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Forty years ago the
population of Arriyadh was just 100,000. Now it is 6.5 million. 64 percent are
Saudi citizens. The greatest number of the expatriates living and working in
the city are from Bangladesh, India, Pakistan, Indonesia and Philippines. There
are also workers from Arab countries that include Yemen, Egypt, Sudan, Lebanon
and Syria. European, North American, South Africans, Russian, Antipodeans and
Chinese foreign personnels are engaged with vast range of new infrastructural
projects. Arriyadh has become one
of the most cosmopolitan cities in the Arab world. Wide range of cuisines can
be found in the city’s many eateries.
Riyadh has two national English language newspapers, the Saudi Gazette
and Arab News.
Saudi working hours reflect the movement in daytime temperatures. Most
government offices open at 7:30 am and close at 2:30 pm Private businesses tend
to work from 8:00 am until noon and then after a break reopen from 4:00 pm to
7:00 pm. Retail banks are open from 9:30 am until 4:30 pm with the exception of
an extended midday break. Shops and markets open until midnight or 11:00 pm.
All shops must close during prayer times. The prayer timings shift throughout
Arriyadh is very much a working capital, in which the business of
government for a country of 29 million people is interlaced with the activities
of commerce, industry, banking and finance, diplomacy and academia.
Because so much of the city is of recent construction, the ADA has been
able to co-ordinate and plan its expansion, to ensure a modern highway system
which includes two ring roads, the second of which, an eight-lane highway. A
third ring road is at the planning stage. The city’s main artery is King Fahad
Road, which runs roughly north to south alongside Olaya Street. Nevertheless, Arriyadh is not immune
from acute and growing traffic congestion throughout much of the day. Indeed
there are times, particularly during rush hours, when traffic becomes
gridlocked. Drivers stuck in their vehicles may not always appreciate it, but
their misfortune is a testament to the rapid success of one of the world’s
New Public Transport
System, consisting of a Metro of six inter-connecting lines, integrated with a
Bus Rapid Transit network, which will use dedicated highway lanes, will
revolutionize the way in which the people of Arriyadh and the hundreds of
thousands of visitors who come each year, will travel around the capital. By 2020, when the Public Transport
System will have been fully bedded in and citizens become used to its immense
advantages, the capital’s roads are going to be markedly less congested. The
minority, who still feel the need to travel by car, will be experiencing faster
journeys, generally free of the frustrations of traffic jams.
As it is, the ADA has invested for some years in traffic management
systems. Traffic light discipline has been much improved with extra displays
that countdown the seconds until the lights will change to green. The ADA was
also responsible for introducing the first “Saher” traffic cameras, which are
causing speeding drivers and light jumpers to review their behavior. Now used throughout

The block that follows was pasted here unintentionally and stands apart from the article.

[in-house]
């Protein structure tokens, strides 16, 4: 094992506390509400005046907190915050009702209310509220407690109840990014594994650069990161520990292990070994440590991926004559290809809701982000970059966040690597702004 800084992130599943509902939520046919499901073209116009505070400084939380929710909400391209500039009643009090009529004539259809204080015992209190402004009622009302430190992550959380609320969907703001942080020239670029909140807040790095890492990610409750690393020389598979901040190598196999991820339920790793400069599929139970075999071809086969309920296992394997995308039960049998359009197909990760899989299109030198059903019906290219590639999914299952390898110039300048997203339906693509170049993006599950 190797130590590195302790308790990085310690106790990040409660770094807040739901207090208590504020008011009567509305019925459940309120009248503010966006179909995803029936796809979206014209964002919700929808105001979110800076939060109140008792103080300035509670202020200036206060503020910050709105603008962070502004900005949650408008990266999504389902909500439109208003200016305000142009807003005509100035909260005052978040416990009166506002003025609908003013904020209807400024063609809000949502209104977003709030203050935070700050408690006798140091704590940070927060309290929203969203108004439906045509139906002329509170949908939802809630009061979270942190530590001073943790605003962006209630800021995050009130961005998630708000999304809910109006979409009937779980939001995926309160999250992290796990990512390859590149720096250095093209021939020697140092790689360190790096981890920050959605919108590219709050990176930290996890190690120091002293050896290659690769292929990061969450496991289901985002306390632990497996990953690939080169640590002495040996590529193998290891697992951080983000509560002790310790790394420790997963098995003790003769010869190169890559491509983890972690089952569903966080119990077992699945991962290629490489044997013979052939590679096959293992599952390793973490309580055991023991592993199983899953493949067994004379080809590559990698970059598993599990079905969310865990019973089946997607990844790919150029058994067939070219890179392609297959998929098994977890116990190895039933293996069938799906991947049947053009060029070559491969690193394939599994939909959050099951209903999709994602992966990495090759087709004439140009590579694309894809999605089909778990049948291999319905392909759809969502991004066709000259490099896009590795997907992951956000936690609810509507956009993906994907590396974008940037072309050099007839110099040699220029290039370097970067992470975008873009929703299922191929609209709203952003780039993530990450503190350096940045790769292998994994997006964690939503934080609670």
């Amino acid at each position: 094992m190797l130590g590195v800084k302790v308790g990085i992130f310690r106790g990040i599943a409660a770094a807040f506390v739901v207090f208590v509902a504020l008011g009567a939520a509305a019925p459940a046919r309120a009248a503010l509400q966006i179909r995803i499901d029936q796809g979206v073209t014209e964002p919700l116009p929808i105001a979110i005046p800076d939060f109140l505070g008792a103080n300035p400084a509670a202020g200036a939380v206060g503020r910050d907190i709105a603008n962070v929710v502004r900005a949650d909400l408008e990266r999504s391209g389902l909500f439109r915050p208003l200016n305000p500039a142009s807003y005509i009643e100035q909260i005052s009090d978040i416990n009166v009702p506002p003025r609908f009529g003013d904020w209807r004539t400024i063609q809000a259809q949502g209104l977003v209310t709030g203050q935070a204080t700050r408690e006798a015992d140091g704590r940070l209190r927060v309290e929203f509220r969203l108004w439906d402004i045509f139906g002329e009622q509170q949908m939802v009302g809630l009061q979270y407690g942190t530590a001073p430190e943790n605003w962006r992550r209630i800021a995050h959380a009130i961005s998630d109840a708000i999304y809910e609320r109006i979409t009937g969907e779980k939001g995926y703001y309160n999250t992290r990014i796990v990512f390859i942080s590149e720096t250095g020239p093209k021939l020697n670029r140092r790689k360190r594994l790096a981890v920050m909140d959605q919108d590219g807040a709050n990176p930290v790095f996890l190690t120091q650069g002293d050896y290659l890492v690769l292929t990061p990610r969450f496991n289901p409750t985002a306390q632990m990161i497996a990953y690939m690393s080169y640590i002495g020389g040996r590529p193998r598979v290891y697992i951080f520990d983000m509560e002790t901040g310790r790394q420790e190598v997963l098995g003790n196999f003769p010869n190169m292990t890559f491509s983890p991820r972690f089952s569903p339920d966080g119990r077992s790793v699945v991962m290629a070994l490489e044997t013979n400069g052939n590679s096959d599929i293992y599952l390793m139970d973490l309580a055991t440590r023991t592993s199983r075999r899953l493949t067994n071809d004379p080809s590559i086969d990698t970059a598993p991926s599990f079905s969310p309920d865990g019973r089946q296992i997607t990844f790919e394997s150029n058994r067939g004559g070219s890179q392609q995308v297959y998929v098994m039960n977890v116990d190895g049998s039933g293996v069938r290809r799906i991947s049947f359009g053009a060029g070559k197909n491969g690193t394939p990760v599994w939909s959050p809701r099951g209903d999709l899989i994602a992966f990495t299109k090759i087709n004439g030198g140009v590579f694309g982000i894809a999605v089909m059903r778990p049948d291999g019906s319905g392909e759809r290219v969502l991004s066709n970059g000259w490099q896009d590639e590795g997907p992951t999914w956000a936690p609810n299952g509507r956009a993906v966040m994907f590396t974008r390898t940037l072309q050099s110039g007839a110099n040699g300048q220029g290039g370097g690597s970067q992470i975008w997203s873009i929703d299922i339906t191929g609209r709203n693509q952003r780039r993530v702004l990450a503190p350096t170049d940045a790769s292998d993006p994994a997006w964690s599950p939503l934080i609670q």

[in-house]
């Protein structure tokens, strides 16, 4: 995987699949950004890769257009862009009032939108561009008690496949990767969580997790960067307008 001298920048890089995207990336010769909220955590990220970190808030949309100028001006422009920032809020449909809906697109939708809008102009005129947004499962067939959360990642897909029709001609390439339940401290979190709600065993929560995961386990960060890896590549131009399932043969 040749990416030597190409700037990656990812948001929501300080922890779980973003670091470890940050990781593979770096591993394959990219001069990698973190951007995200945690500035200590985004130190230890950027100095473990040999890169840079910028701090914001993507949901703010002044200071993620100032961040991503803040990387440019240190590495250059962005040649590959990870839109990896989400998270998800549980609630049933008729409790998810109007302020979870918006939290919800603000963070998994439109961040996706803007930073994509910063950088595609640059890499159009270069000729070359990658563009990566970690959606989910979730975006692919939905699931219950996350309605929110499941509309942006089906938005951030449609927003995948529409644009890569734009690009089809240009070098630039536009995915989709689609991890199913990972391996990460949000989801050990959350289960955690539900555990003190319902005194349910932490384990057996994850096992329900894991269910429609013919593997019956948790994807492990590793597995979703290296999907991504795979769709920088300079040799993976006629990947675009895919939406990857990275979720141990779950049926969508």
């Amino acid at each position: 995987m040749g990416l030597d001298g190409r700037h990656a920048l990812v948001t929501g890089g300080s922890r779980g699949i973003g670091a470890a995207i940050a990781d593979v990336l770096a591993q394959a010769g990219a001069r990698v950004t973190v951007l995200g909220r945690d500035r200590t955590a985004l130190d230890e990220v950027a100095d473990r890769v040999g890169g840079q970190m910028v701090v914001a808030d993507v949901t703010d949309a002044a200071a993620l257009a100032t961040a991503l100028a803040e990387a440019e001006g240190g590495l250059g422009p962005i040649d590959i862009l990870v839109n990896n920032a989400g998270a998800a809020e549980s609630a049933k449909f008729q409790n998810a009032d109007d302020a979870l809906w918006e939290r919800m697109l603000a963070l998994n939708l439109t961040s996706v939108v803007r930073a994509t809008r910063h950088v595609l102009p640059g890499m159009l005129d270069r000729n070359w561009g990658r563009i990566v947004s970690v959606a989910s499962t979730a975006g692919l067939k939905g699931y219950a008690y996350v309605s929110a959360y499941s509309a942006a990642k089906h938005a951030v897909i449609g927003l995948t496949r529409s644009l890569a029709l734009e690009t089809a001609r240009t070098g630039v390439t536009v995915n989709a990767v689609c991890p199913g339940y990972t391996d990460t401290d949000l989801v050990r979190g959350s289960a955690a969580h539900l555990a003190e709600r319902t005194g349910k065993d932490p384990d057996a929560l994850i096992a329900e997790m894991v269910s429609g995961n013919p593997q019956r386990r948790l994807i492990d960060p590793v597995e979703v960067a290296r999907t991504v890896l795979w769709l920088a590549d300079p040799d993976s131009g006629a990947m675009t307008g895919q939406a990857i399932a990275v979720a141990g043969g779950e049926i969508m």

the Kingdom, the original ADA Saher system is beginning to have a significant
impact on driving standards in Saudi Arabia, which unfortunately has one of the
highest road fatality rates in the world.
King Khalid International Airport, equipped to handle 18 million
passengers a year through three of its four terminals, last year almost 14
million people came through the airport in some 135,000 flight movements by 36
international and domestic airlines.
Arab Satellite Communications Organisation (Arabsat) and offers powerful and
cost-efficient telecommunications channels, provided by genuinely competitive
players. Saudi Telecom Company (STC) is a major land-line supplier, while three
mobile operators, leading provider Mobily, the joint Saudi-UAE Etihad Itisalat
and the Saudi-Kuwaiti Zain company, offer complete 3G coverage throughout the
capital and over much of Saudi Arabia. All three companies are now also rolling
out super-fast 4G coverage. There
are also 56 internet service providers, 19 satellite communications companies,
three airline telephony businesses and 44 vehicle tracking firms. Arriyadh’s
telecommunications are supported by an advanced mix of fibre optic and
high-speed copper wire connections, complemented by microwave and satellite
Arriyadh’s postal services are not quite up to the standard. Home deliveries for regular standard
mail are still the exception.
However the government-owned Saudi Post Corporation competes with
international courier companies, such as DHL, ARAMEX, FedEx and UPS to provide
efficient and timely domestic and international services.
Power consumption in Arriyadh is currently met by the local generation
capacity of 11, 405 megawatts from 10 generating sets, operated by the Saudi
Electricity Company (SEC) which is 81% government owned.
40 percent of Arriyadh’s water requirements are met from local artesian
wells, while the remainder is pumped to the capital from desalination plants on
the Gulf coast at Jubail. Despite the extra expense, water remains relatively
cheap, though charges are now being raised incrementally, to encourage better
conservation of this precious asset. Water is piped to 96 percent of the
capital’s population and the system continues to expand, as new outlying areas
of the city are developed, for both domestic and business use.